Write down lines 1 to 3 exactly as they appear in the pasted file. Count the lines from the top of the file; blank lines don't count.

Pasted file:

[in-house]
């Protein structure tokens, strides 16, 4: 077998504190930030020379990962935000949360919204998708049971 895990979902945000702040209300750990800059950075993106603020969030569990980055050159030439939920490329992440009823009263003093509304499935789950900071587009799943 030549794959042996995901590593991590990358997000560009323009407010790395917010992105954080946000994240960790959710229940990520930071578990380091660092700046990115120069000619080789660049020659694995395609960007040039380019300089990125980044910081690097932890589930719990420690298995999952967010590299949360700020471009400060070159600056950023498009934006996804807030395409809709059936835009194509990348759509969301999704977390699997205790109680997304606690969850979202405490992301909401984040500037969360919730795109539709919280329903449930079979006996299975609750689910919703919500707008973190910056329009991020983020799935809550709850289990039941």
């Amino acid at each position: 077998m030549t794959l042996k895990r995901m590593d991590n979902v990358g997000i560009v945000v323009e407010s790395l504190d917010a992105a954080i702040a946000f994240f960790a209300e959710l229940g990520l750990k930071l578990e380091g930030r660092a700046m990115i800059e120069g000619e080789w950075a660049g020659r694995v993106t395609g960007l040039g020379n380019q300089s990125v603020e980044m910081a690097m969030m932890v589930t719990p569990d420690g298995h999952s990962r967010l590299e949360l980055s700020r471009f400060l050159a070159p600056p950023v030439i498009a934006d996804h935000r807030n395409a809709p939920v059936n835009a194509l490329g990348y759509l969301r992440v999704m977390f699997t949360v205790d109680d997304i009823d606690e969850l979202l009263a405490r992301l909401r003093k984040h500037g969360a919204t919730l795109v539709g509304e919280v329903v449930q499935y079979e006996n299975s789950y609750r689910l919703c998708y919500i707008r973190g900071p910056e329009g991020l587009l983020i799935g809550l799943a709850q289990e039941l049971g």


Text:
[in-house]
């Protein structure tokens, strides 16, 4: 077998504190930030020379990962935000949360919204998708049971 895990979902945000702040209300750990800059950075993106603020969030569990980055050159030439939920490329992440009823009263003093509304499935789950900071587009799943 030549794959042996995901590593991590990358997000560009323009407010790395917010992105954080946000994240960790959710229940990520930071578990380091660092700046990115120069000619080789660049020659694995395609960007040039380019300089990125980044910081690097932890589930719990420690298995999952967010590299949360700020471009400060070159600056950023498009934006996804807030395409809709059936835009194509990348759509969301999704977390699997205790109680997304606690969850979202405490992301909401984040500037969360919730795109539709919280329903449930079979006996299975609750689910919703919500707008973190910056329009991020983020799935809550709850289990039941």
């Amino acid at each position: 077998m030549t794959l042996k895990r995901m590593d991590n979902v990358g997000i560009v945000v323009e407010s790395l504190d917010a992105a954080i702040a946000f994240f960790a209300e959710l229940g990520l750990k930071l578990e380091g930030r660092a700046m990115i800059e120069g000619e080789w950075a660049g020659r694995v993106t395609g960007l040039g020379n380019q300089s990125v603020e980044m910081a690097m969030m932890v589930t719990p569990d420690g298995h999952s990962r967010l590299e949360l980055s700020r471009f400060l050159a070159p600056p950023v030439i498009a934006d996804h935000r807030n395409a809709p939920v059936n835009a194509l490329g990348y759509l969301r992440v999704m977390f699997t949360v205790d109680d997304i009823d606690e969850l979202l009263a405490r992301l909401r003093k984040h500037g969360a919204t919730l795109v539709g509304e919280v329903v449930q499935y079979e006996n299975s789950y609750r689910l919703c998708y919500i707008r973190g900071p910056e329009g991020l587009l983020i799935g809550l799943a709850q289990e039941l049971g």